Searching through his cookbook hasn’t shed any further light, for here too he is silent. There isn’t a handwritten scribble on any of the manual’s two hundred and seventy pages. Not a single one.

I know this because I have gone through the pages hundreds of times through the years, each time searching for him and wishing that I’d missed something the time before.

I looked again just yesterday, in fact.

But he’s just not in there.


The man in the pan

16 Feb
My father was a cook in the Army, not at home. The only thing I can remember him ever preparing was a crispy rice dish, sort of an Italian-American version of the Korean bi bim bap. He would line the inside of a well-oiled black iron pan with cooked white rice, let that fry a good long while, then layer in a variety of meats, cheeses and vegetables.
Not a man bound by orthodoxy, the dish, as best I can recall, never tasted the same twice. How could it? One day the meat might be freshly prepared sausage, another day leftover fried veal cutlets or pork rib meat from Sunday’s gravy. Vegetables could be sliced mushrooms or ripe tomatoes or cooked carrots or what was left of the sauteed escarole we’d had the night before. Cheese? The only thing you could count on was that there would be some of it present, either mixed inside or grated on top.
After the rice had browned sufficiently, by which I mean after it had become crunchy hard, and all the other ingredients had either cooked, reheated or melted, my father would crack a couple eggs and slowly empty them over the fried-up mass. There the eggs would settle to cook, under a lid now, but not too much; a runny egg is better than a stiff one, at least to my father and to me.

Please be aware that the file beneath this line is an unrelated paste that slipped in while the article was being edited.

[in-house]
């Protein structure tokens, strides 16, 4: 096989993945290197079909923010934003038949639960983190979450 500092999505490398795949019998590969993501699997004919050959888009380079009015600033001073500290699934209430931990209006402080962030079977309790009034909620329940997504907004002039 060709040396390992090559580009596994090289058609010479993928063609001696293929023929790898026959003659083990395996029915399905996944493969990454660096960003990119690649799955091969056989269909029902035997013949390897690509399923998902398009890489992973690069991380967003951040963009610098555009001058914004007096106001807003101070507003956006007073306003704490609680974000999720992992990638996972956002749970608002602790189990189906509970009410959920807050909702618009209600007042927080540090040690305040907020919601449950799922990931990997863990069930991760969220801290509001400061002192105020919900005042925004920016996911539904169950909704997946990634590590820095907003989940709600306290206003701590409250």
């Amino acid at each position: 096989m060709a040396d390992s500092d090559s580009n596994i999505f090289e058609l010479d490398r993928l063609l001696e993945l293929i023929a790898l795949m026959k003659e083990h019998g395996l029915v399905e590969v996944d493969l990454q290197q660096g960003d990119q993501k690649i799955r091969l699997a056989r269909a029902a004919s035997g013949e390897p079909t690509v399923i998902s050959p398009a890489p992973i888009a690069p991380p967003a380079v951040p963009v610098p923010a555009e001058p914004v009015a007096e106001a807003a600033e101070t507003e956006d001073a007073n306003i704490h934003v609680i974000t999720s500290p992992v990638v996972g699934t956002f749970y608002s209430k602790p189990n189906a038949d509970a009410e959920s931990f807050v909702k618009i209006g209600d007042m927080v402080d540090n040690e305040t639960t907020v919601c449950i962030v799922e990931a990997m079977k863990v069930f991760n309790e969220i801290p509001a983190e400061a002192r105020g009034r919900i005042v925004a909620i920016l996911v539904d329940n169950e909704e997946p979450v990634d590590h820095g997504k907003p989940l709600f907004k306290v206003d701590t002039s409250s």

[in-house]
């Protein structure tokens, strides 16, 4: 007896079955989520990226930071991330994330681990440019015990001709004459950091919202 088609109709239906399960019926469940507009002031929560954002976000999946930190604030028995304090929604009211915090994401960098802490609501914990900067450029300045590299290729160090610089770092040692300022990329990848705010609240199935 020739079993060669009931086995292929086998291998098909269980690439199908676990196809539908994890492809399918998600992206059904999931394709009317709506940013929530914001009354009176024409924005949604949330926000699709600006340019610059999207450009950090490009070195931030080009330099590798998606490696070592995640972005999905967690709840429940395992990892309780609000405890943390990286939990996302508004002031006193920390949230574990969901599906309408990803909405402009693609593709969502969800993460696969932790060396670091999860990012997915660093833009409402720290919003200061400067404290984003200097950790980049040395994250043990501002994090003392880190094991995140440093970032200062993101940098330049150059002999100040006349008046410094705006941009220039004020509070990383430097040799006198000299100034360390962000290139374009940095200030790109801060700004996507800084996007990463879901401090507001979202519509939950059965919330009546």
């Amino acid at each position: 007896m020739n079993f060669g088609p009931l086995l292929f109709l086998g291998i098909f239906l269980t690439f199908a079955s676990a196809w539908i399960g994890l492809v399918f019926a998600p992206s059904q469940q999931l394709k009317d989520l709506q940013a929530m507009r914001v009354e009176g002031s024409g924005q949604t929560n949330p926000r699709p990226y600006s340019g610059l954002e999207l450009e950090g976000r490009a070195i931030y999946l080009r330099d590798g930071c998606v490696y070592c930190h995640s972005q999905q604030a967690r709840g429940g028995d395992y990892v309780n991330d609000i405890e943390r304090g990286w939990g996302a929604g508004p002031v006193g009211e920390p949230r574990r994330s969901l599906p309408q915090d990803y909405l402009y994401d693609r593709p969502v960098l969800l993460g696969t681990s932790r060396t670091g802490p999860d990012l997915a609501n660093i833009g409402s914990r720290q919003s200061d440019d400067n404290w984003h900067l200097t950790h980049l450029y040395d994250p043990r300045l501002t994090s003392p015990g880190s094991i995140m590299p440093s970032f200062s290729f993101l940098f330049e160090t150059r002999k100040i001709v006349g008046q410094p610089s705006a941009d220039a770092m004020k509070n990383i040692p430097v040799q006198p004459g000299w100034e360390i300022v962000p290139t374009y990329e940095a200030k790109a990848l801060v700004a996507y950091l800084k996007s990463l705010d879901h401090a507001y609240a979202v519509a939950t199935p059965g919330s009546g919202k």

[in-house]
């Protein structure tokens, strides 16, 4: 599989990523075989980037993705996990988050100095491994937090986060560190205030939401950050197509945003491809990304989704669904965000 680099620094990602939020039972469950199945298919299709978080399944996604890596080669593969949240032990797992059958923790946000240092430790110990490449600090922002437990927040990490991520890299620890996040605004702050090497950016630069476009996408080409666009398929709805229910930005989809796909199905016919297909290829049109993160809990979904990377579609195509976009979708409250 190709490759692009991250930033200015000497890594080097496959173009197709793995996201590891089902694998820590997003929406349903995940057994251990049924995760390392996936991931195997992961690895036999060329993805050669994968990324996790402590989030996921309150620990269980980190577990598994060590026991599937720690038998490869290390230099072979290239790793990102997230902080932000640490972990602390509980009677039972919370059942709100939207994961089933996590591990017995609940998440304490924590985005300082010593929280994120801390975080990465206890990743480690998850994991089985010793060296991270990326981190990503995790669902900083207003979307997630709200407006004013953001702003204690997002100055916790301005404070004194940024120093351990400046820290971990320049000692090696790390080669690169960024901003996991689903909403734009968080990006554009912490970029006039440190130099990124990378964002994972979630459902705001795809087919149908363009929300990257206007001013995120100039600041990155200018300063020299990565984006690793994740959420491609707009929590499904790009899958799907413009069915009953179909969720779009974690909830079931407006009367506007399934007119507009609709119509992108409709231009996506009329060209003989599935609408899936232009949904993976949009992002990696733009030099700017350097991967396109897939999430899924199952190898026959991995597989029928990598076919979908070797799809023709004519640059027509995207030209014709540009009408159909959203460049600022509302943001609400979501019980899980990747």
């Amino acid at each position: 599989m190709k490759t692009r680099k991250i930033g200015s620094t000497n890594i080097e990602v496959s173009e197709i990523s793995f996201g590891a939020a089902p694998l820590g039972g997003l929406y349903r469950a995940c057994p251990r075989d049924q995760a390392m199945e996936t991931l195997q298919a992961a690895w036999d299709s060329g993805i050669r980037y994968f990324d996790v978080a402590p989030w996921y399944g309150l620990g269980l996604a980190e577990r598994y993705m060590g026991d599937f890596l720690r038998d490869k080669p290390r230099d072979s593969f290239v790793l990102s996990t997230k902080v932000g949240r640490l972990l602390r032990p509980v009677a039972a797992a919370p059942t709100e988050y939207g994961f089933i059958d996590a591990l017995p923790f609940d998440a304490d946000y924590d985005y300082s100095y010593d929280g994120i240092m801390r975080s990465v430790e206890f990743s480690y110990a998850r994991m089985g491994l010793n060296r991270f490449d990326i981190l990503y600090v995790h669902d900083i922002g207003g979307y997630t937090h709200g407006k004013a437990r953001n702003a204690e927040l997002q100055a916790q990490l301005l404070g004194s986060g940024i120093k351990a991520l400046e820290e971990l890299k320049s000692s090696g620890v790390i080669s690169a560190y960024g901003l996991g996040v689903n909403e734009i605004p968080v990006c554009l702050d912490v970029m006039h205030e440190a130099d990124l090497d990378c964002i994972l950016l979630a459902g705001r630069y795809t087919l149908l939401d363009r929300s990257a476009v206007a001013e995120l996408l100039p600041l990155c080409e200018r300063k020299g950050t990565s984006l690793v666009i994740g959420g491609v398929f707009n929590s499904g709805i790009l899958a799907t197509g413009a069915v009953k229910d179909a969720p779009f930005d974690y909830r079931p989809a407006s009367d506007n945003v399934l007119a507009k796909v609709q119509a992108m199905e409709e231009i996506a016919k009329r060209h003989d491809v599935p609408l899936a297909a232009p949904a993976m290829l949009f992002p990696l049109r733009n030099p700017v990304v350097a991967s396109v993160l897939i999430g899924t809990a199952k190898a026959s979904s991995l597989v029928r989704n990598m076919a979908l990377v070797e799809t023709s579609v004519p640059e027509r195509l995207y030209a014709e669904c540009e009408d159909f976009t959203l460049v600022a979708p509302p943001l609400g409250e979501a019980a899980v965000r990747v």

Now, on this next point, I must admit that I could be terribly mistaken. Because I do not recall anybody else being around when my father prepared this dish. There is just him in my memory and, I’m guessing, a 10-year-old me. That’s it.
I can see him at the stove, the one in the kitchen behind our fountain service store, and see myself nearby watching him as he cooks. I am also picturing us both at the little formica-topped table out back of the store while we ate the crispy rice. Crunch-crunch-crunching until the black pan was empty and our stomachs full.
But again, I am not at all certain that my memory can be trusted. When you lose someone before you have had time to grow a bit larger alongside them, it is possible that remembrances, such as this one, are more molded than recalled.
I would like to keep this particular memory intact, if I could. Otherwise, the crunchy rice dish that has comforted me for so long just would never, ever taste the same.
And I would miss that. Very much.